• A construct function that constructs the C++ type from a PyObject. This function will only be called if converter(PyObject) does not return NULL.
  • The C++ type that will be constructed.

Therefore, for a given C++ type, if converter(PyObject) returns a non-NULL value, then construct(PyObject) will create the C++ type. The C++ type serves as a key into the registry, so Boost.Python should not perform unintended conversions.

In context of the question, we want a converter for std::vector<unsigned char> where converter(PyObject) returns non-NULL if PyObject is a PyString, and converter(PyObject) will use PyObject to create and populate std::vector<unsigned char>. This conversion will only occur if for exported C++ functions that have a std::vector<unsigned char> (or a const reference) parameter and the argument provided from python is a string. Therefore, this custom converter will not affect exported functions that have std::string parameters.

Here is a complete example. I have opted to make the converter generic to allow multiple types to be constructable from a python string. With its chaining support, it should have the same feel as other Boost.Python types.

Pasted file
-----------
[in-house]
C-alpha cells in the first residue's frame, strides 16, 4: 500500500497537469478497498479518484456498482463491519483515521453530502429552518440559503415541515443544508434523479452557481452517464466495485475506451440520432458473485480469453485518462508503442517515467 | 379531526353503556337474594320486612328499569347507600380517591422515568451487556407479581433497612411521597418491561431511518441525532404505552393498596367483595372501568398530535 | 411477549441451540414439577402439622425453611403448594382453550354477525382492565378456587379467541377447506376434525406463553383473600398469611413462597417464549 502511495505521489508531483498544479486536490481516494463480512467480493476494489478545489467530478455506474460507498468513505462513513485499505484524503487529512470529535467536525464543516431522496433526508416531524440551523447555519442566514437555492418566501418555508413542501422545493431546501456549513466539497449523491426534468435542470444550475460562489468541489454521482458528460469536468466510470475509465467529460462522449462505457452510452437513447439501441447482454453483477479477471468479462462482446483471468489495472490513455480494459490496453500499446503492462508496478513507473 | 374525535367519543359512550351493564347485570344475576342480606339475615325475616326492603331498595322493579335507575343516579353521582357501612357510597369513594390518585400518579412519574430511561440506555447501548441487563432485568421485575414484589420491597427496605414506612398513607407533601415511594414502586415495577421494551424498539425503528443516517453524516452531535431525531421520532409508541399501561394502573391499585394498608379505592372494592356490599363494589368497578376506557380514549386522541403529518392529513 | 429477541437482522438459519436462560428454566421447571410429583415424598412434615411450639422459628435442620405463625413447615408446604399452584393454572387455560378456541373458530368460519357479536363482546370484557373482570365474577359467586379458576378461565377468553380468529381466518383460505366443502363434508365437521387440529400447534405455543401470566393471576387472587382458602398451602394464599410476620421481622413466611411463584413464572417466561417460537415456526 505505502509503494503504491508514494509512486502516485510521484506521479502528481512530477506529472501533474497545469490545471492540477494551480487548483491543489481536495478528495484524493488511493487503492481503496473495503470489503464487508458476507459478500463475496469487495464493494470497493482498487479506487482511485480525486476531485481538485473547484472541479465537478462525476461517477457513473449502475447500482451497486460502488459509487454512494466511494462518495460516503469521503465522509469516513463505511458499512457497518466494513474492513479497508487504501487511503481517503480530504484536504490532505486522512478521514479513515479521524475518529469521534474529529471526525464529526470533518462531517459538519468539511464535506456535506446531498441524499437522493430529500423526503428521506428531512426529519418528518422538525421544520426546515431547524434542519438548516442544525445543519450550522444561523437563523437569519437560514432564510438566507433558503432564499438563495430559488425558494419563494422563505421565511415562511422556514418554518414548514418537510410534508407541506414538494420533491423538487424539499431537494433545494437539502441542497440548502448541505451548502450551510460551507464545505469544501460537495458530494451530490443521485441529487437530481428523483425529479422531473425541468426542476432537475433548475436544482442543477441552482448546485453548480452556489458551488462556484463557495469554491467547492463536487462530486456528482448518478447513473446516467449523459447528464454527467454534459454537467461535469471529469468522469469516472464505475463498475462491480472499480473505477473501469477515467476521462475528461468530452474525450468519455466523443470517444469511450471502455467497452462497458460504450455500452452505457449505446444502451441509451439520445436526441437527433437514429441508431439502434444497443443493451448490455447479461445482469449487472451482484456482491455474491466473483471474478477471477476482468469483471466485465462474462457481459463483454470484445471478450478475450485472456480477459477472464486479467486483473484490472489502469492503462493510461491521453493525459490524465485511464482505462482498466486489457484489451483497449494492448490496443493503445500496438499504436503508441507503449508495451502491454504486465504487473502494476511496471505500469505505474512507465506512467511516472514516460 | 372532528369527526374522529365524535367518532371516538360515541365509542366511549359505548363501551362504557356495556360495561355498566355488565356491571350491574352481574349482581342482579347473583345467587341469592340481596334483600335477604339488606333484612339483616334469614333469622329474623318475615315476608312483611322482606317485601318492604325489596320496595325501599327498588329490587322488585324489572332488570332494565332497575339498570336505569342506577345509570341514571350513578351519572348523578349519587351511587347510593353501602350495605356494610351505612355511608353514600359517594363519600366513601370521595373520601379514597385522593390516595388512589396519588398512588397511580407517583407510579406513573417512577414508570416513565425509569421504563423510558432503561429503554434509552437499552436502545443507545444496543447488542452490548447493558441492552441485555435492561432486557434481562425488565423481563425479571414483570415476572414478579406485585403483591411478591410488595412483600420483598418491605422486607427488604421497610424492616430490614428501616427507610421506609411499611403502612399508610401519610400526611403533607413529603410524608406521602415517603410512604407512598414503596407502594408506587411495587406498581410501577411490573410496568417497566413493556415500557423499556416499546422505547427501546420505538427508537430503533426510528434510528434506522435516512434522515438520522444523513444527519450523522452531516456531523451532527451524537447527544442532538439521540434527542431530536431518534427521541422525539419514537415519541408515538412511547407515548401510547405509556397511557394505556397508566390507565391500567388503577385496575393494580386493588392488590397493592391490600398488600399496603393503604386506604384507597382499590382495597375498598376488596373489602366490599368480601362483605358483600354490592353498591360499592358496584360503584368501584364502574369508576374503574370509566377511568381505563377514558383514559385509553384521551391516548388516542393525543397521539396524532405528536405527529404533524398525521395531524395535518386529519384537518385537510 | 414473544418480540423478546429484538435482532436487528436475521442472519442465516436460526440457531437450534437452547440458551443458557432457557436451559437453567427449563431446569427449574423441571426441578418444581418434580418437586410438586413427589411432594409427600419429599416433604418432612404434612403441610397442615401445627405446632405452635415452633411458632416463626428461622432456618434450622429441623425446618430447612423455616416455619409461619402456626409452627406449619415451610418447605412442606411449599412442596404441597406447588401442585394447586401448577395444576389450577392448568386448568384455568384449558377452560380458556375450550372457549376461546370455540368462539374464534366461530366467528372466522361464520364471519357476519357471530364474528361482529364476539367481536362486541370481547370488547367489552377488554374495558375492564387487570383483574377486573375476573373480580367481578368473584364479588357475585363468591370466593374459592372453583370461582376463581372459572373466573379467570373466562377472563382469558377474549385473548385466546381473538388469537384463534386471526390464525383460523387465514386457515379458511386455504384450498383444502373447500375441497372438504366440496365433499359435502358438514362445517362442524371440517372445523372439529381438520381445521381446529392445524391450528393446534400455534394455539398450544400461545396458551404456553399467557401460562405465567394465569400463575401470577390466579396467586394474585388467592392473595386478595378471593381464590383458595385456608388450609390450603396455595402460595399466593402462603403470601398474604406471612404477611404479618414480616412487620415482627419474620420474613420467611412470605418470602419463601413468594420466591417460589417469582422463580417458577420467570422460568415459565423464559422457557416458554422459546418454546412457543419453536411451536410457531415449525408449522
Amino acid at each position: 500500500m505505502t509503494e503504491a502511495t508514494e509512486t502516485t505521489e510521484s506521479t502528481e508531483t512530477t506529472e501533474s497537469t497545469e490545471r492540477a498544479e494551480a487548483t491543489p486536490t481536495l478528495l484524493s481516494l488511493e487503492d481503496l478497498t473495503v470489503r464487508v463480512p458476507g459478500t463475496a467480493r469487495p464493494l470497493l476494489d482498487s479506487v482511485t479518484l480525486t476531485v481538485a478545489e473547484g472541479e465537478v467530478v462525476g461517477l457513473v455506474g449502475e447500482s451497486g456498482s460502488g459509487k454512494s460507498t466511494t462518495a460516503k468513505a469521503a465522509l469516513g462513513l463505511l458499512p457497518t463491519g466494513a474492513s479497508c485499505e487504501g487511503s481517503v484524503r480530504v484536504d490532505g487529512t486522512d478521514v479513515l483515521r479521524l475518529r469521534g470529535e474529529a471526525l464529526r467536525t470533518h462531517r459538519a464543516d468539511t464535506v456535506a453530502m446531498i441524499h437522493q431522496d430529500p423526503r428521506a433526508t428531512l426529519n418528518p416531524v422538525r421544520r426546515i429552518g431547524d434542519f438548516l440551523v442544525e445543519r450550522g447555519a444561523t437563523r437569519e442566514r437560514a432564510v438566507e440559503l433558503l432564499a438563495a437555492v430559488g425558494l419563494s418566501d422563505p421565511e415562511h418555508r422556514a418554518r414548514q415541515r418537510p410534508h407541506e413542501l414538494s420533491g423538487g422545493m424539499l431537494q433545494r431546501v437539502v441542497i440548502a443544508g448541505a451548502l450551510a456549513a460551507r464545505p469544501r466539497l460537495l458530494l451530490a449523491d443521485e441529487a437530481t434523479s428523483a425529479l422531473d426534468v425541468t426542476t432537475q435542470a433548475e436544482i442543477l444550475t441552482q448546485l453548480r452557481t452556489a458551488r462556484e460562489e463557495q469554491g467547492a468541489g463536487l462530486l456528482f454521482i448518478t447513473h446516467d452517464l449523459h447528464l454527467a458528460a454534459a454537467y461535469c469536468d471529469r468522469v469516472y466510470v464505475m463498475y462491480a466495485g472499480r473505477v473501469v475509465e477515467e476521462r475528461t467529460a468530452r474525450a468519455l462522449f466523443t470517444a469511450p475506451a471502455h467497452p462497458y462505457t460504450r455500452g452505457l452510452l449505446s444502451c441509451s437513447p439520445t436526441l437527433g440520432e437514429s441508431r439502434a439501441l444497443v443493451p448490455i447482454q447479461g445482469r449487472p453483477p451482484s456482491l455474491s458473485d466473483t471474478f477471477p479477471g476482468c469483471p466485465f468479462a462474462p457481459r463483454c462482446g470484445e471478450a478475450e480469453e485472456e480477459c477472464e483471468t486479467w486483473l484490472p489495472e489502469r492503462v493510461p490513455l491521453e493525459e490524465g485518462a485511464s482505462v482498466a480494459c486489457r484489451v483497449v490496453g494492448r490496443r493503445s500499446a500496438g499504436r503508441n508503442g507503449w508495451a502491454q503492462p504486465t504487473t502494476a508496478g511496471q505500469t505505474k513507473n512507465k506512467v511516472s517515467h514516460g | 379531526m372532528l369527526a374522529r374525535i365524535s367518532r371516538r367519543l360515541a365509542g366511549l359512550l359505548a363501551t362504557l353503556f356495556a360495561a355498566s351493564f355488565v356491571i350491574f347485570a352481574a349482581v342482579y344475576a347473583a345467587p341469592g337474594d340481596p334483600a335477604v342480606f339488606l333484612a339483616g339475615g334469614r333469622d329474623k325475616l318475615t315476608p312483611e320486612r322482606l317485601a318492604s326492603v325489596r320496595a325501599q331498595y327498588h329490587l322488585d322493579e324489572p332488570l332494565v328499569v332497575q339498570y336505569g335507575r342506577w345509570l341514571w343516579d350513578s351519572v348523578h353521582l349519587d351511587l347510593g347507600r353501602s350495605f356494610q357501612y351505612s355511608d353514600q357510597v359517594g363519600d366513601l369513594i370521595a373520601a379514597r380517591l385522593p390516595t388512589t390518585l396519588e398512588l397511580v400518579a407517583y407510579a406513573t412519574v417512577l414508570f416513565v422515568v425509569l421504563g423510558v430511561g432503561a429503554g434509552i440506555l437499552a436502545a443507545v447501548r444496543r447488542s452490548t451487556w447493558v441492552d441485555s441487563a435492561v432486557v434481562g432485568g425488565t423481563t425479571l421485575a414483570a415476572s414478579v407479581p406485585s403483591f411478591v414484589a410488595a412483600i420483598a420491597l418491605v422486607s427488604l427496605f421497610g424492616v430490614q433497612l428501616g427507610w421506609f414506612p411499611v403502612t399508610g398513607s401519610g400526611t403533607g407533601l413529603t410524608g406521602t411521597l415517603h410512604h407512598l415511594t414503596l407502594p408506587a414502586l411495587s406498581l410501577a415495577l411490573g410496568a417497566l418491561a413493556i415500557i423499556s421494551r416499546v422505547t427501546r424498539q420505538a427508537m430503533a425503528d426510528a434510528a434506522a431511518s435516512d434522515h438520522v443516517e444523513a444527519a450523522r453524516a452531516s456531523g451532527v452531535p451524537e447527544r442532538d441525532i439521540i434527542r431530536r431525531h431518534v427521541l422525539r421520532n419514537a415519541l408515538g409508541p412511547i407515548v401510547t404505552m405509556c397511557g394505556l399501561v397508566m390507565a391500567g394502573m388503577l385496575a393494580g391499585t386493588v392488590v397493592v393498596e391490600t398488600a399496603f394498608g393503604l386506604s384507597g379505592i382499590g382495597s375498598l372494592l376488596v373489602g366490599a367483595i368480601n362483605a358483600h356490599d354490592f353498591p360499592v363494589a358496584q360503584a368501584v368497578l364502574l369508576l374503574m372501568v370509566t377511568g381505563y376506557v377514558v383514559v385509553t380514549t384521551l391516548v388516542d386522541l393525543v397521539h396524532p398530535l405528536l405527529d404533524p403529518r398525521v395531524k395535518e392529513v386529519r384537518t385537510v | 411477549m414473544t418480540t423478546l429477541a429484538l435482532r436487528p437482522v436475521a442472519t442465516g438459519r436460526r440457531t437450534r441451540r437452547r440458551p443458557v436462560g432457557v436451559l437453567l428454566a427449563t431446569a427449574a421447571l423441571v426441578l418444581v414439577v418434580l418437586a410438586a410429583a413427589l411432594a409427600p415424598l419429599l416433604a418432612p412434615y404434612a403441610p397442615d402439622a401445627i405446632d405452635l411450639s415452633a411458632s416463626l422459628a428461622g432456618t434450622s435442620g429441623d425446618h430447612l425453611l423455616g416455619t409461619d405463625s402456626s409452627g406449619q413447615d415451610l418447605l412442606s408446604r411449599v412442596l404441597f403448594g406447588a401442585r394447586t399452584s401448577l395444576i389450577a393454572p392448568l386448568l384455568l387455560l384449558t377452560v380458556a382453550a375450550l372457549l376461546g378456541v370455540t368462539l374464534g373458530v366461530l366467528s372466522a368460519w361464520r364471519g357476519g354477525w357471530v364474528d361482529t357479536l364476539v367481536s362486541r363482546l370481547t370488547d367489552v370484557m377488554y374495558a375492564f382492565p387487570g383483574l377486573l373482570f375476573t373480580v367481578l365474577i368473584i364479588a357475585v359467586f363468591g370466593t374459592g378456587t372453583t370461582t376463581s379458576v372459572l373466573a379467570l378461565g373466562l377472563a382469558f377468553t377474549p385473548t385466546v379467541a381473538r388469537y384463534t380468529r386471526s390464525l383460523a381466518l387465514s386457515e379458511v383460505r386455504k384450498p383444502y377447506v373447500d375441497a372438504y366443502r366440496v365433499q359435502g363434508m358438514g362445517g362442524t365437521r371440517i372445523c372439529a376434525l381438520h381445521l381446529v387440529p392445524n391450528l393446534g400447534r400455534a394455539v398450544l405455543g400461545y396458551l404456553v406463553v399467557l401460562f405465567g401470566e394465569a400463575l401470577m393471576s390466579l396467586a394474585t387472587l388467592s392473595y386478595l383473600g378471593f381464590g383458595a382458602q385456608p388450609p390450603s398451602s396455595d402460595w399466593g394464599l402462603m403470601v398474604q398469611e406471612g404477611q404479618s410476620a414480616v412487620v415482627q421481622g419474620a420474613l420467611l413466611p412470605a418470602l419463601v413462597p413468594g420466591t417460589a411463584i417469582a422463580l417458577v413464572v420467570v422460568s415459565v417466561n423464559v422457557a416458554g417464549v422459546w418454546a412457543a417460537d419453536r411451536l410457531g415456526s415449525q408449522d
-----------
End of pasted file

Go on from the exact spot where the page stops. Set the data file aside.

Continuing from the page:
#include <iostream>
#include <list>
#include <string>
#include <vector>

#include <boost/foreach.hpp>
#include <boost/python.hpp>

class Hello
  void printChar(const std::string& str)
    std::cout << "printChar: " << str << std::endl;

  void storeFile(const std::vector<unsigned char>& data)
    std::cout << "storeFile: " << data.size() << ": ";
    BOOST_FOREACH(const unsigned char& c, data)
      std::cout << c;
    std::cout << std::endl;

/// @brief Type that allows for conversions of python strings to
//         vectors.
struct pystring_converter

  /// @note Registers converter from a python interable type to the
  ///       provided type.
  template <typename Container>
    return *this;

  /// @brief Check if PyObject is a string.
  static void* convertible(PyObject* object)
    return PyString_Check(object) ? object : NULL;

  /// @brief Convert PyString to Container.
  /// Container Concept requirements:
  ///   * Container::value_type is CopyConstructable from char.